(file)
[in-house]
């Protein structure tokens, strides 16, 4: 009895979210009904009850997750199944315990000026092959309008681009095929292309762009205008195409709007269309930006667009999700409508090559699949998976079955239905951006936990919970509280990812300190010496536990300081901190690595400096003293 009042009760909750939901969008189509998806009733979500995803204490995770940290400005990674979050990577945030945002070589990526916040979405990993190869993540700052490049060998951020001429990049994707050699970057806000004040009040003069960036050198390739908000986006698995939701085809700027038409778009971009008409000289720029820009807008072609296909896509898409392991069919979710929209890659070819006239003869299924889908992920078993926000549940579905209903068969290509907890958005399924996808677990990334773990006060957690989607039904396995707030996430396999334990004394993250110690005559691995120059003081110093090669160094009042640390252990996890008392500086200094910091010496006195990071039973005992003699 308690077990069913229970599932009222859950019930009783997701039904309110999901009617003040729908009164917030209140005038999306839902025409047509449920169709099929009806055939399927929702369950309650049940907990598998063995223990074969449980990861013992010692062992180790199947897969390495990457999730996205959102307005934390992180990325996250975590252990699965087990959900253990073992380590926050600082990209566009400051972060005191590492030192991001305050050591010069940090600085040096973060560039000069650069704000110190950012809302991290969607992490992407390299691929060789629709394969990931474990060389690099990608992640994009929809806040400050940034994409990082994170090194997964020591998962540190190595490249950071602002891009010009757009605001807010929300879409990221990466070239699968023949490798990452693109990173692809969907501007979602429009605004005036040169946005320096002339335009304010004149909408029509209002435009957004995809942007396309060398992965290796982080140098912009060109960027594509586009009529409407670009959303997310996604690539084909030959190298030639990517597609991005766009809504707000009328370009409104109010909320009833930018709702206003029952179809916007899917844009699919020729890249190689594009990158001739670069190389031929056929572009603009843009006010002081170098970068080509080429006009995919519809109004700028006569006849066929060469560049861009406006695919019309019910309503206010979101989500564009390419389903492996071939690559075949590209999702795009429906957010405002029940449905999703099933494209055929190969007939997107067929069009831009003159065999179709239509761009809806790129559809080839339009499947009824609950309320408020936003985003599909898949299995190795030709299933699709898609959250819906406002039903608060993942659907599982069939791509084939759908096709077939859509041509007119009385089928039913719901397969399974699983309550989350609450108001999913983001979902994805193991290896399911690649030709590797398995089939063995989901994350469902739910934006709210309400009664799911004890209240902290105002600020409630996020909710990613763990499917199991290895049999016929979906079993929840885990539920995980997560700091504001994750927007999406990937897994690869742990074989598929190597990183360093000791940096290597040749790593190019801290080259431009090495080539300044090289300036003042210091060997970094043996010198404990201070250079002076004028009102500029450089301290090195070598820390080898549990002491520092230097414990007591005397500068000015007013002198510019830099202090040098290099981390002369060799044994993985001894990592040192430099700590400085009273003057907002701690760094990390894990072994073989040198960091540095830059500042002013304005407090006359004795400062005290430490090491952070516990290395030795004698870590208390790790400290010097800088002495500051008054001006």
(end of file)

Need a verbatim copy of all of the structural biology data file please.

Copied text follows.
[in-house]
């Protein structure tokens, strides 16, 4: 009895979210009904009850997750199944315990000026092959309008681009095929292309762009205008195409709007269309930006667009999700409508090559699949998976079955239905951006936990919970509280990812300190010496536990300081901190690595400096003293 009042009760909750939901969008189509998806009733979500995803204490995770940290400005990674979050990577945030945002070589990526916040979405990993190869993540700052490049060998951020001429990049994707050699970057806000004040009040003069960036050198390739908000986006698995939701085809700027038409778009971009008409000289720029820009807008072609296909896509898409392991069919979710929209890659070819006239003869299924889908992920078993926000549940579905209903068969290509907890958005399924996808677990990334773990006060957690989607039904396995707030996430396999334990004394993250110690005559691995120059003081110093090669160094009042640390252990996890008392500086200094910091010496006195990071039973005992003699 308690077990069913229970599932009222859950019930009783997701039904309110999901009617003040729908009164917030209140005038999306839902025409047509449920169709099929009806055939399927929702369950309650049940907990598998063995223990074969449980990861013992010692062992180790199947897969390495990457999730996205959102307005934390992180990325996250975590252990699965087990959900253990073992380590926050600082990209566009400051972060005191590492030192991001305050050591010069940090600085040096973060560039000069650069704000110190950012809302991290969607992490992407390299691929060789629709394969990931474990060389690099990608992640994009929809806040400050940034994409990082994170090194997964020591998962540190190595490249950071602002891009010009757009605001807010929300879409990221990466070239699968023949490798990452693109990173692809969907501007979602429009605004005036040169946005320096002339335009304010004149909408029509209002435009957004995809942007396309060398992965290796982080140098912009060109960027594509586009009529409407670009959303997310996604690539084909030959190298030639990517597609991005766009809504707000009328370009409104109010909320009833930018709702206003029952179809916007899917844009699919020729890249190689594009990158001739670069190389031929056929572009603009843009006010002081170098970068080509080429006009995919519809109004700028006569006849066929060469560049861009406006695919019309019910309503206010979101989500564009390419389903492996071939690559075949590209999702795009429906957010405002029940449905999703099933494209055929190969007939997107067929069009831009003159065999179709239509761009809806790129559809080839339009499947009824609950309320408020936003985003599909898949299995190795030709299933699709898609959250819906406002039903608060993942659907599982069939791509084939759908096709077939859509041509007119009385089928039913719901397969399974699983309550989350609450108001999913983001979902994805193991290896399911690649030709590797398995089939063995989901994350469902739910934006709210309400009664799911004890209240902290105002600020409630996020909710990613763990499917199991290895049999016929979906079993929840885990539920995980997560700091504001994750927007999406990937897994690869742990074989598929190597990183360093000791940096290597040749790593190019801290080259431009090495080539300044090289300036003042210091060997970094043996010198404990201070250079002076004028009102500029450089301290090195070598820390080898549990002491520092230097414990007591005397500068000015007013002198510019830099202090040098290099981390002369060799044994993985001894990592040192430099700590400085009273003057907002701690760094990390894990072994073989040198960091540095830059500042002013304005407090006359004795400062005290430490090491952070516990290395030795004698870590208390790790400290010097800088002495500051008054001006």